Stop and search has been used more frequently in London since 2008
Knife crime has risen in some parts of London despite an increase in the use of police stop and search powers, a criminologist has said.
Professor Marian Fitzgerald said no strong link had been demonstrated between the tactic and a fall in crime.
Knife crime rose by 8.6% in Southwark, south London, despite 9,437 searches being carried out over six months.
Deputy mayor Kit Malthouse said you can "undoubtedly" attribute a London-wide fall in knife crime to stop and search.
Section 60 of the Criminal Justice and Public Order Act enables officers to stop and search anyone in specified areas, without the need for reasonable suspicion.
Since May 2008 the Metropolitan Police force's Operation Blunt 2 has targeted young people suspected of carrying knives in the hope of cutting the number of victims of attacks.
Professor Fitzgerald, at Kent University, analysed Met stop and search statistics from April to October 2009 and concluded there was "no absolute proof that the tactic is of any use".
The statistics showed that during that period 13,247 stop and searches were carried out in Newham, east London, when knife crime fell by 7.7%.
In Islington, north London, 840 searches were carried out and knife crime fell by 24.8%.
But knife crime rose by 8.6% in Southwark despite 9,437 searches being carried out, and it rose by 6% in Waltham Forest, east London, despite 3,123 searches.
Professor Fitzgerald said: "There is not necessarily a strong correlation between the use of this power, very indiscriminately, and falls in knife crime."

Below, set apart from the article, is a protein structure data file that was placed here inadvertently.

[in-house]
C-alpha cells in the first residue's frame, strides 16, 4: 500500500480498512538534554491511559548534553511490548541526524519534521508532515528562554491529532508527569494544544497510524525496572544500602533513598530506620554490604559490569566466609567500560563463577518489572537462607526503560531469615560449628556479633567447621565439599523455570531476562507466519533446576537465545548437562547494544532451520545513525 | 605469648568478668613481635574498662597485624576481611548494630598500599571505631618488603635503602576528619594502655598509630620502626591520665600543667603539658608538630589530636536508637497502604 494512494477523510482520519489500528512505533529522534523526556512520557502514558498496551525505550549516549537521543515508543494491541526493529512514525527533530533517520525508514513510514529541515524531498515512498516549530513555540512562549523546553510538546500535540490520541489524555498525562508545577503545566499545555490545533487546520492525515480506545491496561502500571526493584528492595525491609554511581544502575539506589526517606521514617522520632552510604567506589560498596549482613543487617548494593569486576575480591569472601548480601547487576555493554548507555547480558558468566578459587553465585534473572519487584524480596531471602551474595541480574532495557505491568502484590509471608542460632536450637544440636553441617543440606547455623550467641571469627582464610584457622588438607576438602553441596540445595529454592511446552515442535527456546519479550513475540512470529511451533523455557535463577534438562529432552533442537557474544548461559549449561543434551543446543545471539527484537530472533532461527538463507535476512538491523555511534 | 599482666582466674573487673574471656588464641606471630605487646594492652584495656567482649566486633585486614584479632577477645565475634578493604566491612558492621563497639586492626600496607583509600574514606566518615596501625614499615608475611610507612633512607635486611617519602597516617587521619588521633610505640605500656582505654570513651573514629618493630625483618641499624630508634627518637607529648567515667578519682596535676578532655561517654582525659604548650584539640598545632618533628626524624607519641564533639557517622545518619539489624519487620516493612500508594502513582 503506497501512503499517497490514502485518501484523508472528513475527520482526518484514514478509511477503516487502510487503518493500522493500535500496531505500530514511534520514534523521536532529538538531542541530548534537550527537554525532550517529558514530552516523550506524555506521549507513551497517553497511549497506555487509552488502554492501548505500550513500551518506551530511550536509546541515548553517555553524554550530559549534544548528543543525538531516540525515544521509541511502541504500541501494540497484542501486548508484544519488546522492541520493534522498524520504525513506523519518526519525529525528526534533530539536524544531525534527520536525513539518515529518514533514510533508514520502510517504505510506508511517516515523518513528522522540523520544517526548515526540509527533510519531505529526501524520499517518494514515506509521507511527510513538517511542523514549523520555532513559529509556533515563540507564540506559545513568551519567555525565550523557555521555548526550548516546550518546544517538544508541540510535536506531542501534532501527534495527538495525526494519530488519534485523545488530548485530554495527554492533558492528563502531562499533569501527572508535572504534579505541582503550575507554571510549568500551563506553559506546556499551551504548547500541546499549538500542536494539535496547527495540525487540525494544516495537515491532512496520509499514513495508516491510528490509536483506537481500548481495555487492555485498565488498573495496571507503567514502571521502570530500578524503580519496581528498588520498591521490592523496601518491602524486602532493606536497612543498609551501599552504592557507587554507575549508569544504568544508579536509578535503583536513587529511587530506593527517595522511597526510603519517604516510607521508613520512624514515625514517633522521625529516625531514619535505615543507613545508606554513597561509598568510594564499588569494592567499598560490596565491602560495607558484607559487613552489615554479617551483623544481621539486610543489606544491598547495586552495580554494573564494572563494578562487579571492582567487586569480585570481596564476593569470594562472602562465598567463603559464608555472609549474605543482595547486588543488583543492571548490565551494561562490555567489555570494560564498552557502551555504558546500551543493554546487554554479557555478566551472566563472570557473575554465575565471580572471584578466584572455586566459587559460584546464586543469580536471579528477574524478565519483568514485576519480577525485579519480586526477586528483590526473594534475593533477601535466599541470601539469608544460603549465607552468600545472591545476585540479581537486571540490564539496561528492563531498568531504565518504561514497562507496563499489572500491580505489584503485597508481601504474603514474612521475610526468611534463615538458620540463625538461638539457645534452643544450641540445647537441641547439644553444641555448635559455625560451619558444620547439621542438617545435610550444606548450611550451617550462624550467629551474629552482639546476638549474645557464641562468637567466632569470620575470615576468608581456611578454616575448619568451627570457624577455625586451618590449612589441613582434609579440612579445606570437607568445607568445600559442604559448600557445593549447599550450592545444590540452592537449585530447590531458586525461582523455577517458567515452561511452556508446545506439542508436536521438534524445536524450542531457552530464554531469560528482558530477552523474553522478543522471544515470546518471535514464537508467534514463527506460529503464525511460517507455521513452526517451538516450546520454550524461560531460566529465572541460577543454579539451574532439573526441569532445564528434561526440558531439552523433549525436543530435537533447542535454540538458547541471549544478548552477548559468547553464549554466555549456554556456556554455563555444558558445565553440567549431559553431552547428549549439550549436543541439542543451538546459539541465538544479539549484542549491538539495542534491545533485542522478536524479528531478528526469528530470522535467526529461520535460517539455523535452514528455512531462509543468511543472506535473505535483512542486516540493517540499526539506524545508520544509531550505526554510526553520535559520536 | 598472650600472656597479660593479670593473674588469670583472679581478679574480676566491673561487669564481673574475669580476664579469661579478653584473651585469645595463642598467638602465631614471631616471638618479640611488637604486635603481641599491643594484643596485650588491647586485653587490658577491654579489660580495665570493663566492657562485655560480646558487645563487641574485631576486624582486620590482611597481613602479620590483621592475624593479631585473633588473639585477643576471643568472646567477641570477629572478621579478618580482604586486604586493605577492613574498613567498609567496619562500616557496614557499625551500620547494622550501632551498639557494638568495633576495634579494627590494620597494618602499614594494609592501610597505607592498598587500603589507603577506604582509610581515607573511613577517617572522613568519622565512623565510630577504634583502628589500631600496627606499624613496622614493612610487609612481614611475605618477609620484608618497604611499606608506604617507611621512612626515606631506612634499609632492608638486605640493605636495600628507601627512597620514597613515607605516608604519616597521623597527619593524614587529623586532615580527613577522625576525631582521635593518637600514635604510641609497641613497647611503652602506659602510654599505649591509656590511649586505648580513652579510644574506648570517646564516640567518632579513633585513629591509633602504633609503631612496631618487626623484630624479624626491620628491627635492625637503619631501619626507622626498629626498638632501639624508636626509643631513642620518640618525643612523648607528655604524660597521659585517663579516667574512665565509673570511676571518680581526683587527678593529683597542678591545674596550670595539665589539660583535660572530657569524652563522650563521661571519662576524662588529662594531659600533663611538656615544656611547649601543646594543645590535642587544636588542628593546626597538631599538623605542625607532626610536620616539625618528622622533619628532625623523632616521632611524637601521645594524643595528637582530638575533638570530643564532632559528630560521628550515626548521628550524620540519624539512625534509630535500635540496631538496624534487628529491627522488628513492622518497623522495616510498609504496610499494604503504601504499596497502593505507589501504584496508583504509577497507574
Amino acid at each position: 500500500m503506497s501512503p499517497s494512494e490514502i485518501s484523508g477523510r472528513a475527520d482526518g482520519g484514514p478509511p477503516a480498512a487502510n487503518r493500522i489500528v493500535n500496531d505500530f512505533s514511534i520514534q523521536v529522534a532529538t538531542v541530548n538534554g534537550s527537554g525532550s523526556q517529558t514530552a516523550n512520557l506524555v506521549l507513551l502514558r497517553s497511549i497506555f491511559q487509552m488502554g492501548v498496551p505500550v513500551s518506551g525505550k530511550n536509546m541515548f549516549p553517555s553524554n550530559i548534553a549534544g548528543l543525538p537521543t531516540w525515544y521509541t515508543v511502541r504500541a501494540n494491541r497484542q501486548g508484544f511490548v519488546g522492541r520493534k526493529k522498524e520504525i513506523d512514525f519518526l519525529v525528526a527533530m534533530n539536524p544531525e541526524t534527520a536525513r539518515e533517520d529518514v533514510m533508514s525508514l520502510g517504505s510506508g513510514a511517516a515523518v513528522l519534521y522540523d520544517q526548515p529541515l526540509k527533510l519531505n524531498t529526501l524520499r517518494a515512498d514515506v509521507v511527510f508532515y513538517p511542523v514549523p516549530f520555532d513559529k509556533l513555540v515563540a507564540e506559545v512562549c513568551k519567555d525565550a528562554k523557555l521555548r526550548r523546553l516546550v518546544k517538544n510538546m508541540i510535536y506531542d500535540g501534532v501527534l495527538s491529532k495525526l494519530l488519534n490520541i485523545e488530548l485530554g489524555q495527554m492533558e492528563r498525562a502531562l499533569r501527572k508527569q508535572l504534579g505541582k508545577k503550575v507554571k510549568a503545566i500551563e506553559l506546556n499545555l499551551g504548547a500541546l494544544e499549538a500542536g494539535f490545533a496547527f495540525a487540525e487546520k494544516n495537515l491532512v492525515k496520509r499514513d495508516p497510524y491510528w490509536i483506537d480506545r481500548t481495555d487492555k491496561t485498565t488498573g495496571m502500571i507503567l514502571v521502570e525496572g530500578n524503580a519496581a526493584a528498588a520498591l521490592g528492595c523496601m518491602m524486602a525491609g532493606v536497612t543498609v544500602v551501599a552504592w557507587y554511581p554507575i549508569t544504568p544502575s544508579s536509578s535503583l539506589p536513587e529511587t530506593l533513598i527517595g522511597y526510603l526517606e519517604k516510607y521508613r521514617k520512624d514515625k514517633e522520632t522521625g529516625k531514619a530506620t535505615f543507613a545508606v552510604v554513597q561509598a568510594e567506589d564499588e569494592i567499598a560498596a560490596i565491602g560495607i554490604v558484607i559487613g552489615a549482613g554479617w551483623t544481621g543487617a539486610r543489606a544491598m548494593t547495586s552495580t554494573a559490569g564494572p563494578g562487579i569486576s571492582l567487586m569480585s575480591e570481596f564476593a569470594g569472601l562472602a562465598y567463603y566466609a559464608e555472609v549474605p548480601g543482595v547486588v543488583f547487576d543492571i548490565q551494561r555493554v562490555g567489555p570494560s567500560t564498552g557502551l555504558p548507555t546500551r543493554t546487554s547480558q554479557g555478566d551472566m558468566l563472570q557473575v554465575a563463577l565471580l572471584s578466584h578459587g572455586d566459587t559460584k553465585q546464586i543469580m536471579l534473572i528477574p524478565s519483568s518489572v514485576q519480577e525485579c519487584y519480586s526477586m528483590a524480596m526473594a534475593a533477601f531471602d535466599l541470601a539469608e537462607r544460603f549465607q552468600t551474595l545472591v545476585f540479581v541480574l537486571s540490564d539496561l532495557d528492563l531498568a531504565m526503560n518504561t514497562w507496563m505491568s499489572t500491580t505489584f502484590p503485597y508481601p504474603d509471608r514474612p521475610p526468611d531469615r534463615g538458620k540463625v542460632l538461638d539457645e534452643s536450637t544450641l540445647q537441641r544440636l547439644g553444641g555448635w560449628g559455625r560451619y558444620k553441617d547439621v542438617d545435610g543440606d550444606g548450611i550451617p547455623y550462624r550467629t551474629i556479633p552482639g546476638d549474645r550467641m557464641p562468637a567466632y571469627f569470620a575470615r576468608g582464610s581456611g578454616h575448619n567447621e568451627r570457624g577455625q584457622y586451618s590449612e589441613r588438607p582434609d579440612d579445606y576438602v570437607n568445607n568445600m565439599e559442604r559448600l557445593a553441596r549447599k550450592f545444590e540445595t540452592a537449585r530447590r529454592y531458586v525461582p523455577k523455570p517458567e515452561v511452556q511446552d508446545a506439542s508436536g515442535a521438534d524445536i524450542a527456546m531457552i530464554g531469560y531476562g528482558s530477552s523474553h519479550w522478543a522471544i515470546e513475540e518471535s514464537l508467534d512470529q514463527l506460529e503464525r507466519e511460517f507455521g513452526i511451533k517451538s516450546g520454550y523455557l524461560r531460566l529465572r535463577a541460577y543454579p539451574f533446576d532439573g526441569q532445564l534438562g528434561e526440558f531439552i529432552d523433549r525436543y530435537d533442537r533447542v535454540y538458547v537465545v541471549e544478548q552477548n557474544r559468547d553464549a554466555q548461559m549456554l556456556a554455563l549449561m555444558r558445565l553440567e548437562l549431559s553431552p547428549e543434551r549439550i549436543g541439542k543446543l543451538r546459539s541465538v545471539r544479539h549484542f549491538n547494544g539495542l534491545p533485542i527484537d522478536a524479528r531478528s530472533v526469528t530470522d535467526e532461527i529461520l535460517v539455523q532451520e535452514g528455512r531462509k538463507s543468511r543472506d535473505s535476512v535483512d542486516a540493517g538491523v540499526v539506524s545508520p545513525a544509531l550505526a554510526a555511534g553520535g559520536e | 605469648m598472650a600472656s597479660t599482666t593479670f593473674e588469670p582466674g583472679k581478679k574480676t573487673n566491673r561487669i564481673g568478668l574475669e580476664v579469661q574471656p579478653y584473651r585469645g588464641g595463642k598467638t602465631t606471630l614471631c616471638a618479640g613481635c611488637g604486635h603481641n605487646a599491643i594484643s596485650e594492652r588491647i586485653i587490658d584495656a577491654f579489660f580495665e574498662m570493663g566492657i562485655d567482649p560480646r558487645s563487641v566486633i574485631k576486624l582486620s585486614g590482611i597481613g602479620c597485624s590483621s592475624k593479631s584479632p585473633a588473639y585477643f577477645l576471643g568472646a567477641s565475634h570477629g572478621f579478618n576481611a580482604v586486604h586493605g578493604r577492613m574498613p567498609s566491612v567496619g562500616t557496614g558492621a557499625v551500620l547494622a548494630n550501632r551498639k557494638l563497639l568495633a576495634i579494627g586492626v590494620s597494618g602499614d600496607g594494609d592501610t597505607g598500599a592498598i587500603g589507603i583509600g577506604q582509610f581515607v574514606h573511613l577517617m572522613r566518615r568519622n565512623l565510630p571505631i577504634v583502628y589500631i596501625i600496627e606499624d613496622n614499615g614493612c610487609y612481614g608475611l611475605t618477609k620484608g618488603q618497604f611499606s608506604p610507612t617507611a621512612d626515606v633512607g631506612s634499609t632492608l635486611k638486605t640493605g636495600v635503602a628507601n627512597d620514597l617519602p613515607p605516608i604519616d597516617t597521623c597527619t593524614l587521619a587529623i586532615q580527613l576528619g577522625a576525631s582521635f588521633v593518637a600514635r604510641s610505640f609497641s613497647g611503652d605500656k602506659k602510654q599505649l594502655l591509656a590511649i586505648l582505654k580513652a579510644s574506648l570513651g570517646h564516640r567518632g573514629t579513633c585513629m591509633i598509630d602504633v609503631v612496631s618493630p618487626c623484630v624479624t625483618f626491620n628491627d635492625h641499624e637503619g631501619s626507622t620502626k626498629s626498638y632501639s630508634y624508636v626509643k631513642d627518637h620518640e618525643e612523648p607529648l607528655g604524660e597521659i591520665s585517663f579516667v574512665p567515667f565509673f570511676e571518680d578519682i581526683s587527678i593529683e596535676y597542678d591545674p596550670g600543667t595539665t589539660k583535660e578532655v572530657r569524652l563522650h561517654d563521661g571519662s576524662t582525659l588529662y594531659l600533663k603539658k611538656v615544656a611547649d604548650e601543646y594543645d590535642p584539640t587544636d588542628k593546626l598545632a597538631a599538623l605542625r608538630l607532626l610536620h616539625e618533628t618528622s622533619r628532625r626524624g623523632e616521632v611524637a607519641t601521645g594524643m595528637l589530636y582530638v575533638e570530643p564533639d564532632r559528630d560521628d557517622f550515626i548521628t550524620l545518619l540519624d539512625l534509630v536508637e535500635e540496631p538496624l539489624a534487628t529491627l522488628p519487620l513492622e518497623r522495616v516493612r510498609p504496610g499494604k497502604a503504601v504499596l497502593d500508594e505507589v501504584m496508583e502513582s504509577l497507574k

She added: "The boroughs that are making the greatest use of Section 60 searches are not necessarily getting a better result than the boroughs that are resisting the pressure and are using it far less."
Professor Fitzgerald said stop and search risked alienating young people and used a "huge" number of police resources.
She said: "It is a very high risk strategy for tackling a problem to which it is not the answer."
But Kit Malthouse, deputy mayor for policing, attributed the use of stop and search to a 7.9% fall in knife crime over the past year.
He said: "I think it's undoubtedly the case that you can link the start of the fall in knife crime across London as a whole from when Operation Blunt 2 started."
Mr Malthouse added: "We have taken 8,000 knives off the street and made 16,000 arrests. That's bound to have had an effect."
A Metropolitan police spokesman declined to comment.